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Great Britain's political drama is intensifying this week, as the fallout continues over Prime Minister Boris Johnson’s suspension of Parliament in advance of the October 31st deadline for Brexit. In response, some Labour Party lawmakers are trying to push emergency legislation that would prevent the UK from leaving the European Union without a deal. Special correspondent Malcolm Brabant reports.
Britain has begun a critical week in the battle over its planned exit from the European Union.
Prime Minister Boris Johnson has ordered members of his governing Conservative Party to back his efforts to secure the best possible Brexit deal. The state of Britain's democracy is now under severe scrutiny, after Johnson obtained the queen's permission to suspend Parliament, in an apparent attempt to halt debate over Brexit.
As special correspondent Malcolm Brabant reports, that move led to dozens of demonstrations over the weekend.
Members of Boris Johnson's Cabinet were summoned to his Downing Street residence for an emergency session. He told them he's optimistic of getting concessions from Europe, so that Britain can leave on October the 31st with a deal.
But his plans are being threatened by an opposition bill due to be tabled by the Labor leader, Jeremy Corbyn, tomorrow. With demonstrators jeering in the background, the prime minister urged his party to back him.
Prime Minister Boris Johnson:
But if there's one thing that can hold us back in these talks, it is the sense in Brussels that M.P.s may find some way to cancel the referendum or that, tomorrow, M.P.s will vote with Jeremy Corbyn for yet another pointless delay.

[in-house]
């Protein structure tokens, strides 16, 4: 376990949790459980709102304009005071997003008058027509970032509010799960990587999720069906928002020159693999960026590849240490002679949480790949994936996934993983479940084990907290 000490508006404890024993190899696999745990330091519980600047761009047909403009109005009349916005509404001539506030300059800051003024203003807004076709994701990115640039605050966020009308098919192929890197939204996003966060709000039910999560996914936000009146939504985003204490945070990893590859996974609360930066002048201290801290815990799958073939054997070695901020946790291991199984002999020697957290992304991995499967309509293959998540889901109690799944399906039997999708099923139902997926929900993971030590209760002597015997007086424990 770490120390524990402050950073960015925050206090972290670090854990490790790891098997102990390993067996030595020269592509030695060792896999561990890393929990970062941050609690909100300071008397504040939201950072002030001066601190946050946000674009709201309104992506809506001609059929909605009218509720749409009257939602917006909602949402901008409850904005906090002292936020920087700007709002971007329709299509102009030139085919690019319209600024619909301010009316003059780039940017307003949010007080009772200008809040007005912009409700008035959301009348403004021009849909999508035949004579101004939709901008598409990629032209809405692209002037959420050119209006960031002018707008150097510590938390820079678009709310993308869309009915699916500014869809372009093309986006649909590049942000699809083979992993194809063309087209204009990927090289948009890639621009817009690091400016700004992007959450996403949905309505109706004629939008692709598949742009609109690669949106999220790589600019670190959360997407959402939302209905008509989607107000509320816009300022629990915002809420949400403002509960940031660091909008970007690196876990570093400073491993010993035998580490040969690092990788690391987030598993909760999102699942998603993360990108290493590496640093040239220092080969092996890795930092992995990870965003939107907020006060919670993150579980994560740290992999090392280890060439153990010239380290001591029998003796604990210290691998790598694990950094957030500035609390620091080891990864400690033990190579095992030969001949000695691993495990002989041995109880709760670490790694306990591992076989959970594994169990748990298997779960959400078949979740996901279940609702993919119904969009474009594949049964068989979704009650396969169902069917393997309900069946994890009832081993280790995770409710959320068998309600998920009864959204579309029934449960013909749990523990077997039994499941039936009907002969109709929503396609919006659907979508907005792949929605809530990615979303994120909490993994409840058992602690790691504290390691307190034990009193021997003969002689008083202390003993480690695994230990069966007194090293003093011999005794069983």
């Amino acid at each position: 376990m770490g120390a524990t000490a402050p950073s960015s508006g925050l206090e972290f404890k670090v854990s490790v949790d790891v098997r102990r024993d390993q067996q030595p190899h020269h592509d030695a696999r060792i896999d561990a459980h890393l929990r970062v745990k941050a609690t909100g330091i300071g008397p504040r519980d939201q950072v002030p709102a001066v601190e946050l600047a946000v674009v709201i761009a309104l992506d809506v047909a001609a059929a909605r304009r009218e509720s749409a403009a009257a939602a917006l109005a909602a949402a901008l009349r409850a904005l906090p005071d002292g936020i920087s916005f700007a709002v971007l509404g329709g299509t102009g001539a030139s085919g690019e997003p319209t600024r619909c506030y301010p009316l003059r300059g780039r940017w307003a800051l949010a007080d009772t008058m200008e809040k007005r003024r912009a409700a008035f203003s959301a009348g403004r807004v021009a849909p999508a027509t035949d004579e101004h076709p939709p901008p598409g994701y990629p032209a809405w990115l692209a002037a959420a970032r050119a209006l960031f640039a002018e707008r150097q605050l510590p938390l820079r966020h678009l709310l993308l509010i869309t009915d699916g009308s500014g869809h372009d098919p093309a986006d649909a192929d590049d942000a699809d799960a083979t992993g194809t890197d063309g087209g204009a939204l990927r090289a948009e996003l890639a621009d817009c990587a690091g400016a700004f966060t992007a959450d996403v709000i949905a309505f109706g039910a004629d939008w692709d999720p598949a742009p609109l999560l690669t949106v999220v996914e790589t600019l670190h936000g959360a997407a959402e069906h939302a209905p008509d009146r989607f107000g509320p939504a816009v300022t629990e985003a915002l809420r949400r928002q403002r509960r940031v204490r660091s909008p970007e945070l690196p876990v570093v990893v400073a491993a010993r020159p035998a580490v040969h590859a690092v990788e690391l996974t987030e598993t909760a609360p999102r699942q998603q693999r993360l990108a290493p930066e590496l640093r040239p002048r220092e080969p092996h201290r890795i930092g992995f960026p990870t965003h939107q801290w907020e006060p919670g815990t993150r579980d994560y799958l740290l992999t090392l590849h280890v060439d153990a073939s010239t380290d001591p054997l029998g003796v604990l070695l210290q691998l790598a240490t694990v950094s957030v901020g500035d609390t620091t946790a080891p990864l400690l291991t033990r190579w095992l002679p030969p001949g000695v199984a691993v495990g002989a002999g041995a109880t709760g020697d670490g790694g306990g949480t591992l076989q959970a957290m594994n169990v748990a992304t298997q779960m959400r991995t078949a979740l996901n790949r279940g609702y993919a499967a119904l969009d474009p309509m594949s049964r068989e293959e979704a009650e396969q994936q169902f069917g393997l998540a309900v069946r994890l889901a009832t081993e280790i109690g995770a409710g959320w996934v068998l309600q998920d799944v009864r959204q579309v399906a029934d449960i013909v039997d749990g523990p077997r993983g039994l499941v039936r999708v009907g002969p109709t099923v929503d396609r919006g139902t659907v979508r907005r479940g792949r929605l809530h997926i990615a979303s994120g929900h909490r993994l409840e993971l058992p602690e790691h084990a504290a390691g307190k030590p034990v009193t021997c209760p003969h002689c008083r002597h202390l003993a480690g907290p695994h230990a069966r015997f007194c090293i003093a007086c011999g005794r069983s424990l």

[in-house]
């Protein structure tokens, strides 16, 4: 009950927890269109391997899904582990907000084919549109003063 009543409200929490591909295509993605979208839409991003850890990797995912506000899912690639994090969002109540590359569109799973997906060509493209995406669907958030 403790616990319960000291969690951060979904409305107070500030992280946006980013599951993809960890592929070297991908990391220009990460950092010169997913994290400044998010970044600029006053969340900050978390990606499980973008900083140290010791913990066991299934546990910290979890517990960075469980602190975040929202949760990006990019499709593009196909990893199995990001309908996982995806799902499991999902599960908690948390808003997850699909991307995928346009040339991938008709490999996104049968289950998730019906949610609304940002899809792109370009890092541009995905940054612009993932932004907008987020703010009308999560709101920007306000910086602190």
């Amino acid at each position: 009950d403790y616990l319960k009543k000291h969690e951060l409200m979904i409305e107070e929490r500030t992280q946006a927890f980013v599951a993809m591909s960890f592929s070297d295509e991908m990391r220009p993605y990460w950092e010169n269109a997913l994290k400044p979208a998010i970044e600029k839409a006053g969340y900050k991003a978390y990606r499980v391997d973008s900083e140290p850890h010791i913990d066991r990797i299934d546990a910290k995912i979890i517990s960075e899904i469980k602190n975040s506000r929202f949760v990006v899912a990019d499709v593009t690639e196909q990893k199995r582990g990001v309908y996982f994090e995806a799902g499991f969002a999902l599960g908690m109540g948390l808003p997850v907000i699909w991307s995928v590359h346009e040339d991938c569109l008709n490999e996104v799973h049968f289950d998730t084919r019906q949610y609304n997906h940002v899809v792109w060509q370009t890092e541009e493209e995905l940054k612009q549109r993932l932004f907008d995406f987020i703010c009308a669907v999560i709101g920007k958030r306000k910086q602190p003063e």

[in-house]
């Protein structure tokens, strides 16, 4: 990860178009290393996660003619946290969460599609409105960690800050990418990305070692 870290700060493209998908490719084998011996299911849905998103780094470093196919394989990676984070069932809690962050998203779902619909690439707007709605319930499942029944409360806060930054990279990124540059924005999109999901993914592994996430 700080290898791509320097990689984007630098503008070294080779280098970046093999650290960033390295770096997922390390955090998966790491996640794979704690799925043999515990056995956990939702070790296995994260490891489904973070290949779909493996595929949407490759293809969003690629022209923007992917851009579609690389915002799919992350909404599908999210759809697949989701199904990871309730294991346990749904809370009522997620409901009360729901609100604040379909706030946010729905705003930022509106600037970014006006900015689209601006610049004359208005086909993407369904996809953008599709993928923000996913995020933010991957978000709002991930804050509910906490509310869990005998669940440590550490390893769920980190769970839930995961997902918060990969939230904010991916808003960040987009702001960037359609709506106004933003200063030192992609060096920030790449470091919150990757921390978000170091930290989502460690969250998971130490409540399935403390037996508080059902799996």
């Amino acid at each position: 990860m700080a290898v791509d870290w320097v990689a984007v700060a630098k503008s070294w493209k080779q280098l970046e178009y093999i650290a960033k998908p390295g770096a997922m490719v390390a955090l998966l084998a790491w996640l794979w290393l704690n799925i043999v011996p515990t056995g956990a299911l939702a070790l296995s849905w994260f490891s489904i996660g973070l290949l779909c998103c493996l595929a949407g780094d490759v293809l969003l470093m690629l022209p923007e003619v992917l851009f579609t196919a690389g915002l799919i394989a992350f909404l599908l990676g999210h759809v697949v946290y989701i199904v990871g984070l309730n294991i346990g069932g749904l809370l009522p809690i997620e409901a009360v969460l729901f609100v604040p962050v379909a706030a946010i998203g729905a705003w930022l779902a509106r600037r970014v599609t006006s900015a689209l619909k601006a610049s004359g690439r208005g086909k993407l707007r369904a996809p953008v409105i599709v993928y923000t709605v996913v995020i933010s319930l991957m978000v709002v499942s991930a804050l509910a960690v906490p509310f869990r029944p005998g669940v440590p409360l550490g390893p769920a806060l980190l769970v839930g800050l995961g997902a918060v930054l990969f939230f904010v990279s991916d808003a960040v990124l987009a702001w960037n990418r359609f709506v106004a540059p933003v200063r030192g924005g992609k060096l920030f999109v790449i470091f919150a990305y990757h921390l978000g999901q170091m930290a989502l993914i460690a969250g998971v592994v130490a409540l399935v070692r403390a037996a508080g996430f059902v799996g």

I don't think they will. I hope that they won't. But, if they do, they will plainly chop the legs out from under the U.K. position and make any further negotiation absolutely impossible.
The implied threat was that, if the government fails to defeat the bill in Parliament tomorrow, he will seek a general election.
I don't want an election. You don't want an election. Let's get on with the people's agenda.
Johnson spent the weekend war-gaming with his closest advisers at his official retreat, Chequers, after he decided, controversially, to suspend Parliament for five weeks.
His ultimatum is a response to plans outlined by Labor's Brexit spokesman, Sir Keir Starmer.
The legislation is simple and straightforward, the purpose of which is to ensure that, if we get to the 31st of October without a deal, we do not crash out.
There's no mandate from the referendum for crashing out without a deal, nor is there a mandate from Parliament for that. So, actually, Boris Johnson has no mandate for this at all.
Two opinion polls conducted in recent days indicate that Boris Johnson is gaining support for his tough stance. Despite the resistance to the suspension of Parliament, one of those polls suggests that Johnson would win a general election.
He's buoyed by reactions like this from businesswoman Kindi Kaur, a Conservative supporter. She's from Gravesend, a district east of London that voted overwhelmingly for Brexit.
I think Boris has done a fantastic tactical move here to make everyone pull their acts together and give us a good deal. Otherwise, thank you very much. We're leaving, whether you like it or not. And we are strong enough to survive this.
The shockwaves of Boris Johnson's nuclear option to suspend Parliament have reverberated nationwide. There may not have been thousands on the queen's doorstep at Windsor Castle, but the symbolism was obvious.